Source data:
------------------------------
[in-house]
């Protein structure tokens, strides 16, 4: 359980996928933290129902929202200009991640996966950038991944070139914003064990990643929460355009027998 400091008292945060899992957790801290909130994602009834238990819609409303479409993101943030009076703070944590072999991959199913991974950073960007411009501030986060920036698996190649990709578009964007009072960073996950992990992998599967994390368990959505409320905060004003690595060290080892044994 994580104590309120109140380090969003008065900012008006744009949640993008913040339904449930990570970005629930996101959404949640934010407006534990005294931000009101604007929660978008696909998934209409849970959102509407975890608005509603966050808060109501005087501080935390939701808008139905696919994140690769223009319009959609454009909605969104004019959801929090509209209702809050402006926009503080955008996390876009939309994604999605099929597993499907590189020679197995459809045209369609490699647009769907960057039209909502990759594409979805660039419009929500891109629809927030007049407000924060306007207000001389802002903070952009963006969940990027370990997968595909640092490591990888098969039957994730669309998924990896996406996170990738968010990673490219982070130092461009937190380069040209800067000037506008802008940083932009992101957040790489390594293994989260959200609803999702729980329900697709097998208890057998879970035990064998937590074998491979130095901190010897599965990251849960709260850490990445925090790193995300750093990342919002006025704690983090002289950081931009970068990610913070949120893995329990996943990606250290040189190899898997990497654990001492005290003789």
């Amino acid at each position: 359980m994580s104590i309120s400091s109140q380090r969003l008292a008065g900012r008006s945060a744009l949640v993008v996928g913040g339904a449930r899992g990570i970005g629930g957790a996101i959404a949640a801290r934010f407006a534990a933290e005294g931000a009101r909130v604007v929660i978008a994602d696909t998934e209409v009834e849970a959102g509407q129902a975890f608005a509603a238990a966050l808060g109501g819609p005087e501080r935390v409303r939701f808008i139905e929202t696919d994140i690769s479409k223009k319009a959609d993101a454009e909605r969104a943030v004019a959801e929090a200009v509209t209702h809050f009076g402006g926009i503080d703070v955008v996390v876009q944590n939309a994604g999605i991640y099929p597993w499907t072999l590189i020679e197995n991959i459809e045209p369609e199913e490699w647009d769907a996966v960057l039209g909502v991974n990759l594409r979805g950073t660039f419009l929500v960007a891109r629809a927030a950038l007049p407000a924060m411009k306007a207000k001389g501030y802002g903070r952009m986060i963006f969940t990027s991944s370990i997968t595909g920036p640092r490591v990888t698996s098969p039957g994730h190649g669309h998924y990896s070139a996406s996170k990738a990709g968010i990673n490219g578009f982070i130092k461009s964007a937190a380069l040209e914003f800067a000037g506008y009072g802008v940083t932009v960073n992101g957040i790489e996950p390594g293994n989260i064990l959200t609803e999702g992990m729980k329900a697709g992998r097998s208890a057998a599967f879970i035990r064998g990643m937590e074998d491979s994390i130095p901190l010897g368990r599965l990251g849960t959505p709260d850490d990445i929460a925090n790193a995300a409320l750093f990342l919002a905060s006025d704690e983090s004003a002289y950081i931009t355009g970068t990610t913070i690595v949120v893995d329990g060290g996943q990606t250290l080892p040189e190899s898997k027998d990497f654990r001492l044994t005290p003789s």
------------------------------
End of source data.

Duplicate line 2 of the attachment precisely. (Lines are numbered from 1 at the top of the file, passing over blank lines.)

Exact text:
């Protein structure tokens, strides 16, 4: 359980996928933290129902929202200009991640996966950038991944070139914003064990990643929460355009027998 400091008292945060899992957790801290909130994602009834238990819609409303479409993101943030009076703070944590072999991959199913991974950073960007411009501030986060920036698996190649990709578009964007009072960073996950992990992998599967994390368990959505409320905060004003690595060290080892044994 994580104590309120109140380090969003008065900012008006744009949640993008913040339904449930990570970005629930996101959404949640934010407006534990005294931000009101604007929660978008696909998934209409849970959102509407975890608005509603966050808060109501005087501080935390939701808008139905696919994140690769223009319009959609454009909605969104004019959801929090509209209702809050402006926009503080955008996390876009939309994604999605099929597993499907590189020679197995459809045209369609490699647009769907960057039209909502990759594409979805660039419009929500891109629809927030007049407000924060306007207000001389802002903070952009963006969940990027370990997968595909640092490591990888098969039957994730669309998924990896996406996170990738968010990673490219982070130092461009937190380069040209800067000037506008802008940083932009992101957040790489390594293994989260959200609803999702729980329900697709097998208890057998879970035990064998937590074998491979130095901190010897599965990251849960709260850490990445925090790193995300750093990342919002006025704690983090002289950081931009970068990610913070949120893995329990996943990606250290040189190899898997990497654990001492005290003789």